It's that time of year again, the time when we undertake the arduous task of updating and compiling the thousands of pieces of data that go into our annual Buyer's Guides. The process has been described in these pages before, and involves contacting every kit, plans or rotorcraft manufacturer from the previous year (plus any new companies we've become aware of) to ask what has changed. Oftentimes, as you would expect, the items subject to revision are number sold and prices. Barring any significant changes to the design, the specifications should be well established, so typically the majority of the data remains the same from year to year. Even so, the verification process is conducted, and it allows us to provide you with information that is not available elsewhere.
Which brings us to a question of form. For several years we have been examining new approaches to presenting this information in the most useful and valuable manner. With the growth of the Internet over the last 15 years, more and more people are consuming media in new ways, from how we get news to how we listen to music to how and when we watch movies or television. So it stands to reason that we would seek to enhance the online version of the Buyer's Guide, paired with a differently conceived counterpart in the magazine that highlights changes, new designs and trends. A dynamic version of online data, given a suitable platform and support, would yield much more useful search results and allow us to update the information as it becomes available rather than just once a year. The problem is that any database structure created years ago is bound to outgrow its original purpose, and we've been working around those inherited limitations ever since.
The reasons for considering such changes are clear. Most manufacturers have an informational web site where potential buyers can read to their heart's content about a design of their choice. Also, changing the format in the magazine would allow us to call attention to what is noteworthy, and to group statistics and profiles in a meaningful way, with more flexibility to tailor the presentation of the material to the material being presented.
We are looking at ways to make the annual Aircraft Buyers Guides more useful to readers. One idea is to have a feature in the magazine that would highlight new designs, developments and trends, coupled with improved Buyers Guide data online, but without including the full Buyer's Guide in the printed version.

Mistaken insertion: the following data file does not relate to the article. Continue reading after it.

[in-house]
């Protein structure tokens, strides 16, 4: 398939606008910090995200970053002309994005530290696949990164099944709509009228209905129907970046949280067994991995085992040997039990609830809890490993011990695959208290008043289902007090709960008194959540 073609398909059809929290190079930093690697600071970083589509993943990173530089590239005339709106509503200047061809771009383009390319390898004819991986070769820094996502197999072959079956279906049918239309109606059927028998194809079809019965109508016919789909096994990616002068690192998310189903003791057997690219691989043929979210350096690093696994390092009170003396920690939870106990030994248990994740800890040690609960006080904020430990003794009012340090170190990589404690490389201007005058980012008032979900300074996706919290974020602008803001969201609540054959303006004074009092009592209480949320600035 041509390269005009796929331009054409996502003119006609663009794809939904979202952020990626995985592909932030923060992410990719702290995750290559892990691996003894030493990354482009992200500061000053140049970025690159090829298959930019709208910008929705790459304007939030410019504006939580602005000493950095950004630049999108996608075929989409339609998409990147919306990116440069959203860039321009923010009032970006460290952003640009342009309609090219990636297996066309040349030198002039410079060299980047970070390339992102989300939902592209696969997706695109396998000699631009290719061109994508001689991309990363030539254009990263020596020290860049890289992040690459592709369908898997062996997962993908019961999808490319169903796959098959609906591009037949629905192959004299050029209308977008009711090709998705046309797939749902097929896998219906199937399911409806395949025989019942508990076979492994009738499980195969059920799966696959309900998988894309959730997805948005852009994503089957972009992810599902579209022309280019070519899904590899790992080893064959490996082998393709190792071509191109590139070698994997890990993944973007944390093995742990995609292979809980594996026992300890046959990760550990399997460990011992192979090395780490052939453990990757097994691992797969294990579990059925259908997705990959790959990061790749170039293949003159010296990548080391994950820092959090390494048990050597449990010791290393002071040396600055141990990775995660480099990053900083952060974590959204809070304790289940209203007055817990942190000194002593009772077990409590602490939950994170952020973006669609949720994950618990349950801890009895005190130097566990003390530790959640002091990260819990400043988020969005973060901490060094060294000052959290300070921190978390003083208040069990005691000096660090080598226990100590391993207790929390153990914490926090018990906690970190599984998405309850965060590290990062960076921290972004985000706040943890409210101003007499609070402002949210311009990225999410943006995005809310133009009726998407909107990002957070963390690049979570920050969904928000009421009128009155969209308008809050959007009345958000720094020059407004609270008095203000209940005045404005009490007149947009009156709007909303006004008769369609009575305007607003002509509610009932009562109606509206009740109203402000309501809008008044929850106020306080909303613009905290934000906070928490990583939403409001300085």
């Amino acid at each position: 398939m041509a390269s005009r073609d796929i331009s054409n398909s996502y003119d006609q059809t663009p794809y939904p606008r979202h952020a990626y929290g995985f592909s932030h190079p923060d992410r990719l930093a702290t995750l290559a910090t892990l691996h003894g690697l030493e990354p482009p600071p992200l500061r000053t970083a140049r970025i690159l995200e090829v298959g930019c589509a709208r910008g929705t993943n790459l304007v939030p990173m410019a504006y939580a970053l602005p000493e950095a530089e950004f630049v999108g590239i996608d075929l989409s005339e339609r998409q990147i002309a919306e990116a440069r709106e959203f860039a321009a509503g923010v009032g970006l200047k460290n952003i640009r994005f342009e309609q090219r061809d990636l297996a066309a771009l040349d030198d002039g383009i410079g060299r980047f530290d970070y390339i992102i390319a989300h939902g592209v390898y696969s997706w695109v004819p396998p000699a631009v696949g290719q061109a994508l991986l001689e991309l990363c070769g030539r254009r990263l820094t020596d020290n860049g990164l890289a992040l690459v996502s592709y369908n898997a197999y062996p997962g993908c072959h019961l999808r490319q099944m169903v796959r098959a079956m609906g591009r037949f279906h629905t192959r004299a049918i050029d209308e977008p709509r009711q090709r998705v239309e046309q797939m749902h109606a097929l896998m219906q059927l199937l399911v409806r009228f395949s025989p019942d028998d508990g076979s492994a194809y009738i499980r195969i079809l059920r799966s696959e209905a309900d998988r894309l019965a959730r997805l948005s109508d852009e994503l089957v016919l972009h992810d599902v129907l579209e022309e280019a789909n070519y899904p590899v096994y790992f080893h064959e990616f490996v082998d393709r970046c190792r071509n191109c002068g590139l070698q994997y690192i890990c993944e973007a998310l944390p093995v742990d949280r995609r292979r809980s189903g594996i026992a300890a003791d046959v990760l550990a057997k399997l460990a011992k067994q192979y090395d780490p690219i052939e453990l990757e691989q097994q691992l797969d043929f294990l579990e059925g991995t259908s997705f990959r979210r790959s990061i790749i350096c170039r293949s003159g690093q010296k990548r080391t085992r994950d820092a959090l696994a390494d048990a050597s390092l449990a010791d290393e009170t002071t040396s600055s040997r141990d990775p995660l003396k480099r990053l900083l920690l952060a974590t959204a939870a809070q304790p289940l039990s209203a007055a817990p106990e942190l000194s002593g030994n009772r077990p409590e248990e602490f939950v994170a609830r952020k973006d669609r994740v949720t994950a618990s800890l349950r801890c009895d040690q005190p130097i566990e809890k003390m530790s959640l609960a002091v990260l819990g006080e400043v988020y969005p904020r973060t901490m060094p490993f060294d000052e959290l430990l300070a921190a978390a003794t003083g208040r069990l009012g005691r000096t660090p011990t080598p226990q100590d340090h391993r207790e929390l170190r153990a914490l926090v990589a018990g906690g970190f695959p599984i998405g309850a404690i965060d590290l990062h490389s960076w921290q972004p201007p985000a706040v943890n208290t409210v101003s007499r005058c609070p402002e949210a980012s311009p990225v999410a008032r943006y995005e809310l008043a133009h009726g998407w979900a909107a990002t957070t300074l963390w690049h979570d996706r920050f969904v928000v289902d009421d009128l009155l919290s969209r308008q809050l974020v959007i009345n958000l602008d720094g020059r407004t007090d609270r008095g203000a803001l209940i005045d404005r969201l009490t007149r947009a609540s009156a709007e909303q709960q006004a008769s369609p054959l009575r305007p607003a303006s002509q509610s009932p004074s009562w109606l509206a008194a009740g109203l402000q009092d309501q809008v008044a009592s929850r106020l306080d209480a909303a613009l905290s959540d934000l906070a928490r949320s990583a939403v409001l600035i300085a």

As it stands now, our data presentation in the magazine is impractically constrictive: one design, one listing, giving the appearance that all designs are created equal. In some ways, this is misleading. Each kit gets equivalent attention, whether the company has sold 500 kits or five over the past decade. One must really dig to get the details. There's no room to call attention to new designs, or those with new features or significant updates. Nor can we group various designs in a way that makes sense to buyers. Yet, as a monthly magazine, providing analysis and context is part of our core mission. Presenting the data in a different format in the magazine, supplemented by improved data online (in a reasonable and accessible form), would allow us to point out some of the disparities and contrasts. This is not to say that each viable company should not be included in a comprehensive Buyer's Guide, but rather in what form?
So, we would like to hear from you, the readers we serve. How can we make the Buyer's Guides more valuable to you? I've heard opinions across the spectrum, one subscriber (a current builder) saying that when he used to pick up the magazine on the newsstand, he'd put the Buyer's Guides back because they were of no interest to him. Other readers have argued vehemently that the Buyer's Guides are some of their favorite issues, and they don't want to be forced to go online to look for more information. Where do you stand?
Again, our intention is not to do away with the Buyer's Guides, but merely to leverage the current technology and various platforms available to us to improve the presentation of information. Change is inevitable. (I recently heard someone say that if Shakespeare were writing today, he wouldn't use a quill.) A clean, web-based data set would provide myriad options. For example, say that you conducted a search for a given type of aircraft, and the result included four designs that fit your criteria. Given the large amount of archival material on our web site, we could link to past flight reviews or perhaps a related video. We could add links to manufacturer web sites, making it easy to access their information from a search result (and see how it differs). The possibilities are endless, and the value of current information available year-round cannot be overestimated for serious buyers.
That's our perspective. We'd like to hear from you—both the vocal minority and the seemingly silent majority alike. Let us know what you think.